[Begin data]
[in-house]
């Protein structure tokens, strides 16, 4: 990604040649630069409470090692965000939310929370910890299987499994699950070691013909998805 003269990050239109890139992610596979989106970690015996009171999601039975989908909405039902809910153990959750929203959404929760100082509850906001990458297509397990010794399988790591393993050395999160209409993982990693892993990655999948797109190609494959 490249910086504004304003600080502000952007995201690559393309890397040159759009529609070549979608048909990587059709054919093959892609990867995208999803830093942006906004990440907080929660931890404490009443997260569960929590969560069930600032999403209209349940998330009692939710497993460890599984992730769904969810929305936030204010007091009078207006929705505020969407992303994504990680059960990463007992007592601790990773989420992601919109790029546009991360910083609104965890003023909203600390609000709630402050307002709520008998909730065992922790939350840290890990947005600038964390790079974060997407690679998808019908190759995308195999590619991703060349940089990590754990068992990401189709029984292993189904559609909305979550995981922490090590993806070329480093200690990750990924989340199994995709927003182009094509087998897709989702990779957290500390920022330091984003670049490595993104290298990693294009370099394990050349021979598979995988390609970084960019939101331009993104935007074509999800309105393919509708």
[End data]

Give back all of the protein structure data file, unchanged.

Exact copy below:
[in-house]
């Protein structure tokens, strides 16, 4: 990604040649630069409470090692965000939310929370910890299987499994699950070691013909998805 003269990050239109890139992610596979989106970690015996009171999601039975989908909405039902809910153990959750929203959404929760100082509850906001990458297509397990010794399988790591393993050395999160209409993982990693892993990655999948797109190609494959 490249910086504004304003600080502000952007995201690559393309890397040159759009529609070549979608048909990587059709054919093959892609990867995208999803830093942006906004990440907080929660931890404490009443997260569960929590969560069930600032999403209209349940998330009692939710497993460890599984992730769904969810929305936030204010007091009078207006929705505020969407992303994504990680059960990463007992007592601790990773989420992601919109790029546009991360910083609104965890003023909203600390609000709630402050307002709520008998909730065992922790939350840290890990947005600038964390790079974060997407690679998808019908190759995308195999590619991703060349940089990590754990068992990401189709029984292993189904559609909305979550995981922490090590993806070329480093200690990750990924989340199994995709927003182009094509087998897709989702990779957290500390920022330091984003670049490595993104290298990693294009370099394990050349021979598979995988390609970084960019939101331009993104935007074509999800309105393919509708």